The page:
Alphabet’s Google, Santa Clara’s Oracle in copyright clash in US Supreme Court

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Alphabet’s Google, Santa Clara’s Oracle in copyright clash in US Supreme Court

Alphabet Inc.-owned world’s No. 1 internet service provider Google LLC. and the Santa Clara, California-headquartered software giant Oracle Corp., have been at each other’s throat again in the US Supreme Court on Wednesday, as Google seeks to end a long-running lawsuit filed by the Oracle Corp. that alleged it of infringing 11,330 lines of Java codes which it had to use while developing Android operating system that has been running a lion-share of the world’s smartphones.

Notably, the short-handed 8-judge panel of US Supreme Court, down one justice followed by the death of Ruth Bader, appeared to be divided during Wednesday’s trial as it was contemplating on whether to clamp down a dispute that could be worth billions and would hold a substantial scale of significance to the future of software making, while the judges had argued over a swathe of issues ranging from restaurant menus to computer keyboards to even songs and periodic table in a bid to resolving the copyright dispute lodged by the Santa Clara tech giant Oracle Corp.

Oracle says Google committed an egregious act of plagiarism, seeks $8 billion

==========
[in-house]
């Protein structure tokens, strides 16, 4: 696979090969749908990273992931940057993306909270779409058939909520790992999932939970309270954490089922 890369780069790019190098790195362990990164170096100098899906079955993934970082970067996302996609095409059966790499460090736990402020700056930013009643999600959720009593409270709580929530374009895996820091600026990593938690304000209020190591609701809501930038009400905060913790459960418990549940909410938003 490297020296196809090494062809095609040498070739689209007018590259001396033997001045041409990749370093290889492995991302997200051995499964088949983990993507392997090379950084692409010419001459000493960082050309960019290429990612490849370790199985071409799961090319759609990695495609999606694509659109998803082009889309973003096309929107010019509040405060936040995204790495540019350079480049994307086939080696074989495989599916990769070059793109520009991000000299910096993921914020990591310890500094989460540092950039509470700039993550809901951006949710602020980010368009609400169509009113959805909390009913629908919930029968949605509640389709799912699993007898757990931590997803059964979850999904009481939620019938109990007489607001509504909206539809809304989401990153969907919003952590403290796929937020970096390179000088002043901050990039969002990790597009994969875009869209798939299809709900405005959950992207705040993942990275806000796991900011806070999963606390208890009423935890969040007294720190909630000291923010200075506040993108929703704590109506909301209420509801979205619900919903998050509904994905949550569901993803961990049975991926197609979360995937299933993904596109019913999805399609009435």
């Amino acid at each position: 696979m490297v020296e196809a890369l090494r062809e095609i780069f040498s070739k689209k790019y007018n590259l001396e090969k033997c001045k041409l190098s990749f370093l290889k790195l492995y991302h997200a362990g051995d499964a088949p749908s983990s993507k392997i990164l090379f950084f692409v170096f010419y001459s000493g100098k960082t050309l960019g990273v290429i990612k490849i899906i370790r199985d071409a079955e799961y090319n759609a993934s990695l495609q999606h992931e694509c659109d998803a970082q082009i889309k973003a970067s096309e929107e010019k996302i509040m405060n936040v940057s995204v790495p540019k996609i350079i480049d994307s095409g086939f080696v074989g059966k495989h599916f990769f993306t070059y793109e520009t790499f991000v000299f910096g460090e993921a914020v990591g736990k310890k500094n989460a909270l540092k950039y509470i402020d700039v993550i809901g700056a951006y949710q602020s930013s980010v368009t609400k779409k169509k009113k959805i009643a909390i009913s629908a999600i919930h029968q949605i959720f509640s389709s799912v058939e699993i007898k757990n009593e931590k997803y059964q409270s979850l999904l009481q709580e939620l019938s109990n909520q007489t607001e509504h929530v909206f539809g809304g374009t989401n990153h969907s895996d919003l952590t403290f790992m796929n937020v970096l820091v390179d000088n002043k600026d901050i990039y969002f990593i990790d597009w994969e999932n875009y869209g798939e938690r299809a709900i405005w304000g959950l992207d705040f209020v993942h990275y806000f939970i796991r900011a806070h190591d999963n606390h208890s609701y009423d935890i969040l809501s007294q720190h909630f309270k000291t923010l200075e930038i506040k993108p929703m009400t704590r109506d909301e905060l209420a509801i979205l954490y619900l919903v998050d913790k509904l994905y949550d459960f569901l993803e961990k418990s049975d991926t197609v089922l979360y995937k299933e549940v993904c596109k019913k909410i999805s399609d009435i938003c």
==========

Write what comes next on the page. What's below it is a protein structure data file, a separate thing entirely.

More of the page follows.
In point of fact, the case involved the development of Android operating system back in the 2007s when Google had to take 11,330 lines of Java codes originated by Oracle Corp., while a majority of the eight judges had expressed concerns that the Google might just have copied the Oracle Corp.

software instead innovating its own mobile platform, though others seemed to be seeking a way out for Google LLC. according to a 1976 patent infringement law. In tandem, a jury had ruled in favour of Google LLC. in 2016, but a US Appeals Court for the Federal Circuit had overturned the decision in 2018 citing that the Google move to include Oracle’s software code in Android could not be allowed under the existing US copyright laws.

Aside from that, Google lawyer Thomas Goldstein argued at some point of the hearing on Wednesday that the Java code should not be protected by copyright infringement laws since it had been the only way to create new programs citing software giant Microsoft and Apple who had also been capitalizing on Oracle Corp.’s codes, though the Chief Justice John Roberts was quoted saying that the Alphabet Inc.-owned Google LLC.

should still have paid Oracle Corp. for using its codes adding “Cracking the safe may be the only way to get the money that you want, but that doesn’t mean you can do it”. Wednesday’s hearing was conducted through teleconference due to the ongoing pandemic and the next date of hearing had not yet been revealed, though the US President Donald Trump, who has asked the US Senate to back his nominee Amy Coney Barret to replace Ginsburg as the Chief Justice, had been backing Oracle Corp. in the lawsuit.